I don’t know about this part yet. I don’t know if it has to be so hard. It’s probably the kind of thing where your head messes you up and it’s only hard because of how you’re thinking about it, which is the biggest joke. Why is anything hard for anyone? Because they have convinced themselves that it is. Why do people spend their entire lives working in fast food? Or being unemployed? Or never having a job? Or never getting off the couch? Or being on that show “My 600 lb life”?

What the hell is that even about?

It’s because people don’t focus on what’s possible enough.
It’s because people think they’re losers a lot.
It’s because people think about what they believe to be probable too much.
It’s because of a lack of spirit. And years of negative conditioning.

And because striving for excellence is too hard and convincing yourself that you’re worth something special is in fact, quite readily and often, too hard.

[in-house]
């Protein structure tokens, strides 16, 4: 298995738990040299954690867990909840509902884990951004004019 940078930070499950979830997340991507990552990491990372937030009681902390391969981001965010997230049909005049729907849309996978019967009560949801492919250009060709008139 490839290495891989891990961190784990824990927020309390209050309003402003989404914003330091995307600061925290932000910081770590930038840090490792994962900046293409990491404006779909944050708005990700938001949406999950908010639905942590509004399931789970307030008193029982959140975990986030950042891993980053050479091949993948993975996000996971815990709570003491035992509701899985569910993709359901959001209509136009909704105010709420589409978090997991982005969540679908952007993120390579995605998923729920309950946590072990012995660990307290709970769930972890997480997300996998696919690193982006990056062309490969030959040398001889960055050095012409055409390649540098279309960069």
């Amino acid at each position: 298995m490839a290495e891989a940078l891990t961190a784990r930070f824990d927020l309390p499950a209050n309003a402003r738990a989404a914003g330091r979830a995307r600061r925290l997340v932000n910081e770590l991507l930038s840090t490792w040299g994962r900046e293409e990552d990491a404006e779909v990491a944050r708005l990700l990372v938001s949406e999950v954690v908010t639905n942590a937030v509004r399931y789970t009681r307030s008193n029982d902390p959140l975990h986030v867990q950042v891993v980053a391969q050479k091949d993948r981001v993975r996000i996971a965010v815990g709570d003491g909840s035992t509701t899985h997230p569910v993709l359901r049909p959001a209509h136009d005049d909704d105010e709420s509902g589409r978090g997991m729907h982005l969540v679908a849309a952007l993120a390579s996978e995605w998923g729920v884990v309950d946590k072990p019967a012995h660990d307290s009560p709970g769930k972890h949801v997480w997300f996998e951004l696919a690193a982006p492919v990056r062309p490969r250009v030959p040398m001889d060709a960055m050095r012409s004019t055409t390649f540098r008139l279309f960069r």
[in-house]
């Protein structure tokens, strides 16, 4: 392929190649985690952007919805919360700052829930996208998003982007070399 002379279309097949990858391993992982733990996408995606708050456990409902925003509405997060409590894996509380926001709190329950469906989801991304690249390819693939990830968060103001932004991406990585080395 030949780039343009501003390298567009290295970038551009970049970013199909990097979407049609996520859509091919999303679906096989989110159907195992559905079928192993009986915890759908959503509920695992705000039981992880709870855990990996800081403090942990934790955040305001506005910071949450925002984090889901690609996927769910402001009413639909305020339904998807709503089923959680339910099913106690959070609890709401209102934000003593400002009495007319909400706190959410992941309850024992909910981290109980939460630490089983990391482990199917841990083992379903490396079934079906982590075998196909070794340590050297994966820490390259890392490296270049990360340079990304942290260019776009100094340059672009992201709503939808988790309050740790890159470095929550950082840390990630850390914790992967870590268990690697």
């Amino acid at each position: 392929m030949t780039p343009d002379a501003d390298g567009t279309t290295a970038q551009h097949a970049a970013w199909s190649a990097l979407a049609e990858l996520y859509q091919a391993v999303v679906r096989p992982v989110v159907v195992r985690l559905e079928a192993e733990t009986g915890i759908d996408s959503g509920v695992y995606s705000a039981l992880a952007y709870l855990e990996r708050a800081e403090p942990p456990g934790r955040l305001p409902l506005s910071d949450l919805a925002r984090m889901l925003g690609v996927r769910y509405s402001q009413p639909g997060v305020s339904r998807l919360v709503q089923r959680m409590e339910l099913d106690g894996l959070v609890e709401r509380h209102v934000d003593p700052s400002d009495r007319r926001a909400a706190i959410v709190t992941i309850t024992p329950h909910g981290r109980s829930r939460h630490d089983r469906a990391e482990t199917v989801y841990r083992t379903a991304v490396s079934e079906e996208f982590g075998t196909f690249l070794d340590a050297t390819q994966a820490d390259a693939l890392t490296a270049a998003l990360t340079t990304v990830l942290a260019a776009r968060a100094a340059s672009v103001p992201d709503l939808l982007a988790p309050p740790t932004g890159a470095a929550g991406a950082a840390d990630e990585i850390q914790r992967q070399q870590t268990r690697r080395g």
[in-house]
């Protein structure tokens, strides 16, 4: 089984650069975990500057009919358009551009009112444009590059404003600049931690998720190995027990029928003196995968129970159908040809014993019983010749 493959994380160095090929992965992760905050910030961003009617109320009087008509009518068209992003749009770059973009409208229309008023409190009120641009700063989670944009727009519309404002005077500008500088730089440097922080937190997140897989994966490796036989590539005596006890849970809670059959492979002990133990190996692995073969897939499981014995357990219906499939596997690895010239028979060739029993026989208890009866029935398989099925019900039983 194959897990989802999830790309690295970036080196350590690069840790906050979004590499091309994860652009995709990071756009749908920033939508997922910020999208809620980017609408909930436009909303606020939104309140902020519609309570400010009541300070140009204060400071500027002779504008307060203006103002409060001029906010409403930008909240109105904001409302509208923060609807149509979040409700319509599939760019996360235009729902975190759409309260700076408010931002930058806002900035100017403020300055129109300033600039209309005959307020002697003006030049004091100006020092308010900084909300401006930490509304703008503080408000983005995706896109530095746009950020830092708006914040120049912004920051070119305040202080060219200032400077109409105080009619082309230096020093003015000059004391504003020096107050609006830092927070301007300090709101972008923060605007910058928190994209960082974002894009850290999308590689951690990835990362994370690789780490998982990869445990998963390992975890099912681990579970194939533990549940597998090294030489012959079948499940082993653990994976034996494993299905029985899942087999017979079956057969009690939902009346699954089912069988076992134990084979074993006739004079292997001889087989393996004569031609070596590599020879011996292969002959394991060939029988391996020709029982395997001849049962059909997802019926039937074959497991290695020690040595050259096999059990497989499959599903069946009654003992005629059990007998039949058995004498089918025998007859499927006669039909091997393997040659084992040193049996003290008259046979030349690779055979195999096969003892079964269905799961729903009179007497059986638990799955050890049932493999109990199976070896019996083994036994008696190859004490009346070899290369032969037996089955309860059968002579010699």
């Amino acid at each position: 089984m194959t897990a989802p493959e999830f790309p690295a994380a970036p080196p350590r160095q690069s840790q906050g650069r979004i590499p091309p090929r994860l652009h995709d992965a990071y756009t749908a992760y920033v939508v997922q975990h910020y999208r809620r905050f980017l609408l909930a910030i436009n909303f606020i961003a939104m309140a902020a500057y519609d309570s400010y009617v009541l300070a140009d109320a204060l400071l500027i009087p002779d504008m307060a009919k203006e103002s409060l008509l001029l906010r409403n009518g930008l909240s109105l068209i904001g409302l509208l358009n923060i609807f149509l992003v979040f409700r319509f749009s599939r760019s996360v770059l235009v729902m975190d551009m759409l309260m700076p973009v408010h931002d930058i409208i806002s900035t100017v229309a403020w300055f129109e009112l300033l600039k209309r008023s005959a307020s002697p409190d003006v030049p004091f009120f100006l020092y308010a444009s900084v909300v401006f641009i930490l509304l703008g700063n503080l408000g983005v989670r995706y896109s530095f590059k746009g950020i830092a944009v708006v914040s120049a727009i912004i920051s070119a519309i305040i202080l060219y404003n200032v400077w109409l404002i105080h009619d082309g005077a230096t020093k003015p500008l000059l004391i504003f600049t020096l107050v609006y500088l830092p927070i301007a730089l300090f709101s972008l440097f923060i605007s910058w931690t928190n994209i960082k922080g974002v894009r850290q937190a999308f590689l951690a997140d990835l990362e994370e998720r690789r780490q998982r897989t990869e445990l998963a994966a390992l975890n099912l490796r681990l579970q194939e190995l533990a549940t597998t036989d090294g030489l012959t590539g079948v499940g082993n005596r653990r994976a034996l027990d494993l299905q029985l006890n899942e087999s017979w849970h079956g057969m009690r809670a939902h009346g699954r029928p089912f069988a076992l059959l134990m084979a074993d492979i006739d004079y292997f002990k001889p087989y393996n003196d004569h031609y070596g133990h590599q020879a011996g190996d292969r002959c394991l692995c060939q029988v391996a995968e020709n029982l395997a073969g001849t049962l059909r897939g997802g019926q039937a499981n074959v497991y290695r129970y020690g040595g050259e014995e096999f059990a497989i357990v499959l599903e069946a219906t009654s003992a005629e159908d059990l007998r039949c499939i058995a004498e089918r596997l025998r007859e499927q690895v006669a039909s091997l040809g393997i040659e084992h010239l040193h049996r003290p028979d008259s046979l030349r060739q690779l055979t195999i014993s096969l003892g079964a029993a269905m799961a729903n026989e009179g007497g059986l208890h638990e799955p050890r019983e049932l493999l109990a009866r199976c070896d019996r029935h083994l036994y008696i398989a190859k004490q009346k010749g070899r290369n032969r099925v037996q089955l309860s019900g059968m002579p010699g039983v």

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The theme is: Vegan

11 Nov

I was having a conversation recently with this girl I’m friends with In Real Life. About being vegans.

Just a couple of vegans (kinda) talking about being vegans.

I’ve thought about this and I don’t think that vegans talk especially extensively about being vegan as humans generally just talk about food a lot. But since being vegan has become so polarized lately, those that fall on the less than favorable reception of vegans notice all the self glorifying talk of greens and sacrifice and martyrdom because they just don’t like the idea of anyone eluding that they are wrong in one of their most basic, most personal choices they can make as humans:

What they eat.

Which is understandable.

And funny because then vegans walk around being all “why is everyone so mean to me” but really it’s because by being vegan you are inadvertently making a statement about the “other”  people who aren’t making such an obvious choice to refrain from meat. Should vegans keep their veganism a secret? Should they not participate in one of the human race‘s greatest fascination of food and what kinds of things to do to it!